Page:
Opportunity, Not Technology, Fosters Student Creativity

Posted on November 23, 2012

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I’m going to put on my contrarian hat here. I know well enough which way the wind is blowing.

I’m neither a technophobe or luddite. In my broadcast technology class, my students learn to use professional media authorship applications. (They can even get professional certification.) I teach my students about codecs and formats and web distribution and invite them to grapple with copyright in the Internet Age. Students submit projects and papers electronically. To the extent possible, I operate a paperless classroom. In my personal life, I spend hours creating video and animation projects, learning processing, writing After Effects expressions. What I’m saying is that I’ve got “technology” tattooed on my bicep where “Mother” ought to be. So what I’m going to say might sound strange: It’s not about the technology.

There are, in my view, many pernicious myths about technology in the classroom, but I’ll deal here with the myth that technology somehow fosters creativity, an idea that I come across again and again (most recently in a post on Edutopia, where Heather Wolpert-Gawron simply announces, “We want students to create; technology helps us do that.”

To be fair, I suppose it depends on what you mean by “create.” If you mean “making stuff,” then I guess technology does give students many more ways of making stuff–with a few mouse clicks, students can make cut ‘n’ paste comics, cut ‘n’ paste websites, drag ‘n’ drop brochures, text-to-speech animations, and obnoxious animated presentation slides. But if you define creativity as having anything to do with either identifying or solving problems then a computer probably isn’t the resource of first resort. For example, the animated doodads built into Prezi do nothing to ameliorate Edward R Tufte’s spot-on critique of the “Cognitive style of PowerPoint:

…foreshortening of evidence and thought, low spatial resolution, a deeply hierarchical single-path structure as the model for organizing every type of content, breaking up narrative and data into slides and minimal fragments, rapid temporal sequencing of thin information rather than focused spatial analysis, conspicuous decoration and [fluff], a preoccupation with format not content, an attitude of commercialism that turns everything into a sales pitch.” 

What teacher hasn’t sat through hours and hours of confounding student PowerPoint presentations? It’s terrible, right? Having a group of students stand in front of a class and read PowerPoint slides about the U.S. Constitution or Imagination in Thoreau’s Walden or Stonewall Jackson or Hurricanes or The Importance of Flossing? There is no idea so profound that it can’t be immediately trivialized by typewriter text, a bulleted list, and clip art.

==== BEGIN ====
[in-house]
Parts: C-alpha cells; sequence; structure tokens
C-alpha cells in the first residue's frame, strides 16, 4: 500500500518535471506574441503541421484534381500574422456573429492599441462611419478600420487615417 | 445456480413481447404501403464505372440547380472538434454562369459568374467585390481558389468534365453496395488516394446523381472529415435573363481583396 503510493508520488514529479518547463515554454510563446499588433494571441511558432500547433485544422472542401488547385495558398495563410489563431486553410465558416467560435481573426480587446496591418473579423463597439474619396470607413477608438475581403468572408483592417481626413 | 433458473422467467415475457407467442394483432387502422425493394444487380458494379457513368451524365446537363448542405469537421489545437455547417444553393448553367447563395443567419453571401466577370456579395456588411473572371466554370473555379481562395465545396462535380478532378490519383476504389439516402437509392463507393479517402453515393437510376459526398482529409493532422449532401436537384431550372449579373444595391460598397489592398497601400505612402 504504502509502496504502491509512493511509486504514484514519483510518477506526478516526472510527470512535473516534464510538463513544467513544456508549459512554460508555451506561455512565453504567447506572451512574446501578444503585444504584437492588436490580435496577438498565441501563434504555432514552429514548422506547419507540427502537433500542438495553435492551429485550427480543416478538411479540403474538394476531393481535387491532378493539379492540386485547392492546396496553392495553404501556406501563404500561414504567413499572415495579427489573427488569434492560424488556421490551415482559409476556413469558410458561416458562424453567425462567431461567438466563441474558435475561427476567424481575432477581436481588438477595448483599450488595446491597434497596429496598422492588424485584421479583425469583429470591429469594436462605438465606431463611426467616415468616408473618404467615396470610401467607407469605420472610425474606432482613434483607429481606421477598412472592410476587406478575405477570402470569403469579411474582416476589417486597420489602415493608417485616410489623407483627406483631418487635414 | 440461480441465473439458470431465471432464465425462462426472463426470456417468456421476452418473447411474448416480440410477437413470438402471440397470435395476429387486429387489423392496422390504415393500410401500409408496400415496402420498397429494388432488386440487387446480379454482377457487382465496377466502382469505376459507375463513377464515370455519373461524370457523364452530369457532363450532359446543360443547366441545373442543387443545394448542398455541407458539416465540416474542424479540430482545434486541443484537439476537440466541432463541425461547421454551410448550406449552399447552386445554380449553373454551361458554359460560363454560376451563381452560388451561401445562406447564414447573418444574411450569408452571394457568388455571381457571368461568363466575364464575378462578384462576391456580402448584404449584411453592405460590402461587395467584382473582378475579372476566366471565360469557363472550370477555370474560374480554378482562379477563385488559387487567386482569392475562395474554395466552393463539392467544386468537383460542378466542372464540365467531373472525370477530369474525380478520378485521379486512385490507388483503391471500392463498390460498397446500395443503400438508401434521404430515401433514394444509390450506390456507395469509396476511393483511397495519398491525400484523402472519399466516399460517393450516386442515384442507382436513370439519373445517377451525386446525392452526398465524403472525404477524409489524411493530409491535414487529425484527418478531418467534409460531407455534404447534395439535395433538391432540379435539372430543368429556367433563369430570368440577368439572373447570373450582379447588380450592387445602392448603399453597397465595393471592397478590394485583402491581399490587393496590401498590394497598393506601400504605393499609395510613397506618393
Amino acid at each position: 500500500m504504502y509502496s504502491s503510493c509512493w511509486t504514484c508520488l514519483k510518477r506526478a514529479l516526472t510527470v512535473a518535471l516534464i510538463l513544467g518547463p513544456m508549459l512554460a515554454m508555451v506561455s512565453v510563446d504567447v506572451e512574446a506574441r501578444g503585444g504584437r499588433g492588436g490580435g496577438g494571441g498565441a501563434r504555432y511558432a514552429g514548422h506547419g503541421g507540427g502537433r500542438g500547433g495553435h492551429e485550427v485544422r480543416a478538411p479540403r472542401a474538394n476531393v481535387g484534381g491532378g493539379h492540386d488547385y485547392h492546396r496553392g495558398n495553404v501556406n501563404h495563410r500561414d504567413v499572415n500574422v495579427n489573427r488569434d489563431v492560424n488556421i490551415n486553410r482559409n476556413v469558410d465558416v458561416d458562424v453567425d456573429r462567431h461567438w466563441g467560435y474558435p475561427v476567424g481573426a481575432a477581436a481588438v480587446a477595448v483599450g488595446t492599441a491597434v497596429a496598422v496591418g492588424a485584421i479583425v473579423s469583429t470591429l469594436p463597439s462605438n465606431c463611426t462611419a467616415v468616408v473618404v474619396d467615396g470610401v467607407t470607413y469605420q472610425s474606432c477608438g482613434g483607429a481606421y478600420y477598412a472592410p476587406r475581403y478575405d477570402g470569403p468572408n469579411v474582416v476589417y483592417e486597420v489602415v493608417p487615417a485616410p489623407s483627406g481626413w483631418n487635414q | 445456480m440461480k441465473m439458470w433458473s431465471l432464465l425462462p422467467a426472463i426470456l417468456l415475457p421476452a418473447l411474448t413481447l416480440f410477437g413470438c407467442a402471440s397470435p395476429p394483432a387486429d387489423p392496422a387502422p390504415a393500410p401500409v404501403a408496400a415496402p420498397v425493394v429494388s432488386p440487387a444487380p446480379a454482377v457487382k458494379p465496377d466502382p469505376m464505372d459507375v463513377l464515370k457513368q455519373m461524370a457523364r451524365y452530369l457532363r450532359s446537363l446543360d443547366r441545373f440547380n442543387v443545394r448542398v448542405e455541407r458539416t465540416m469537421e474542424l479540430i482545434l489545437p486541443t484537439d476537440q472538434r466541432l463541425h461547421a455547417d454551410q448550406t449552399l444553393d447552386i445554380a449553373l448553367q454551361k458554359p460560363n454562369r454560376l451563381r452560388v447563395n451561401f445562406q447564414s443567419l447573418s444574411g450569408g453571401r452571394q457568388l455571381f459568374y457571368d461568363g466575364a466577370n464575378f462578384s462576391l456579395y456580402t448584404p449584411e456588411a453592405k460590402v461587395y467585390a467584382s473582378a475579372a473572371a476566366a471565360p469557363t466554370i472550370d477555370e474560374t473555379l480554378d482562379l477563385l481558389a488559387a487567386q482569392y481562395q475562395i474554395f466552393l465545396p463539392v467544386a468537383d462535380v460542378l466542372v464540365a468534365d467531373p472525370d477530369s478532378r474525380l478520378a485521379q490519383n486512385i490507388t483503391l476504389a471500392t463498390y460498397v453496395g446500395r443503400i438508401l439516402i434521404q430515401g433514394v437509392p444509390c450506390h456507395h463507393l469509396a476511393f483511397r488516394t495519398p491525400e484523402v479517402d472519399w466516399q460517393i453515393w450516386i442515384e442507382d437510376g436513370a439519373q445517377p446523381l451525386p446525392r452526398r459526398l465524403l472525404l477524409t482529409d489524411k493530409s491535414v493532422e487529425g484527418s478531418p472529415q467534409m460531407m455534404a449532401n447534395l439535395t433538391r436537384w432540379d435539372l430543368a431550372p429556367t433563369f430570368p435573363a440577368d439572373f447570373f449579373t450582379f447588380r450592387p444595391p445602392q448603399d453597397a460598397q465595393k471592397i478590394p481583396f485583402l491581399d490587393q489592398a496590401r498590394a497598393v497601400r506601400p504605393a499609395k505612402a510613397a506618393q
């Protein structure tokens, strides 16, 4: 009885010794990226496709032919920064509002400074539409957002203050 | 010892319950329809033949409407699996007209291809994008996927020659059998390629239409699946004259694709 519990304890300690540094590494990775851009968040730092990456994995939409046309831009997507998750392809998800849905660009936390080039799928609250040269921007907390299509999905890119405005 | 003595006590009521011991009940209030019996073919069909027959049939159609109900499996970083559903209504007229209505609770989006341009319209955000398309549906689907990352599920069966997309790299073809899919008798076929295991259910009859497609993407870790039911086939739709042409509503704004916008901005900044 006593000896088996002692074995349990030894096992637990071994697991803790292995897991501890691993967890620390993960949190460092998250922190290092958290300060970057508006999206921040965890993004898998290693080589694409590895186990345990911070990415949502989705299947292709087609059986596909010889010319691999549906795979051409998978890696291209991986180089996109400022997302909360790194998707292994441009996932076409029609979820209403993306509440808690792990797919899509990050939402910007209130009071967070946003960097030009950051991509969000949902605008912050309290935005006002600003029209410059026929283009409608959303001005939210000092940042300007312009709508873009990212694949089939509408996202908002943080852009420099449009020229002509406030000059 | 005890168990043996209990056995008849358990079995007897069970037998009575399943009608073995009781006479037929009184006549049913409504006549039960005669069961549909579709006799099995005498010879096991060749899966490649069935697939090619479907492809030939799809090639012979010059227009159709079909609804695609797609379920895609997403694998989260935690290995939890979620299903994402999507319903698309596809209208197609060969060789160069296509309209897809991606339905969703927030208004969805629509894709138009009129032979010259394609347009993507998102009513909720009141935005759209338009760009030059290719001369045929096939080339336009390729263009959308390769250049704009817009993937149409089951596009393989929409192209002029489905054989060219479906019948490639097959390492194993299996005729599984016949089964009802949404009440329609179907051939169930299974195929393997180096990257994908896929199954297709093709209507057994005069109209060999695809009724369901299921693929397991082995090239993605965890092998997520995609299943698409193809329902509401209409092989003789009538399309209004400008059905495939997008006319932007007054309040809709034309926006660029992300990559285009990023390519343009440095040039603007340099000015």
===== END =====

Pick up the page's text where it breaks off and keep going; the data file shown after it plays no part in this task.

My students are lucky enough to have a nearly-professional video production facility at their disposal. We have cameras. We have computers. We have fancy third-party plugins. We have dollies and sliders and cranes and lights. But none of this really helps them create. It helps them make stuff, sure, but the best projects begin not with a tool but with an idea–a question, a concern, a character, a conflict–and despite the fact that they’ve got powerful computers sitting right there, the tool of choice for most kids with an idea is a piece of paper and a pencil. At the end of the day, a computer may help them achieve their creative goal, but it doesn’t help them envision it; that takes a brain and lots of hard work. My class is about digital storytelling, but the story comes first. To my mind, to credit technology with fostering creativity is cart-before-horse thinking. Technology does not foster creativity; creativity finds ways to use technology. Perhaps a fine distinction, but an important one (seems to me).

I’m prompted to write this post as a way of formalizing my stand w/r/t my needs in the coming years: in times of fiscal restraint, what sort of support can I request or expect for my program? Until now, conversations about “supporting” the broadcast program began and ended with technology. Do we have the goods? Do we have the stuff? The right wires and gadgets? I’m thinking of reframing the conversation in terms of opportunities for my students–allowances granted by the gatekeepers to my students. Allowances to, for instance, expand their web presence, to try new things, to fail, to experiment in forms of video journalism and video storytelling that do not resemble network news. To recognize that the 21st century has not only brought a wave of new technologies (of course, it has), but that it has also brought with this technology a host of new opportunities.
photo credit: waferbaby via photopin cc

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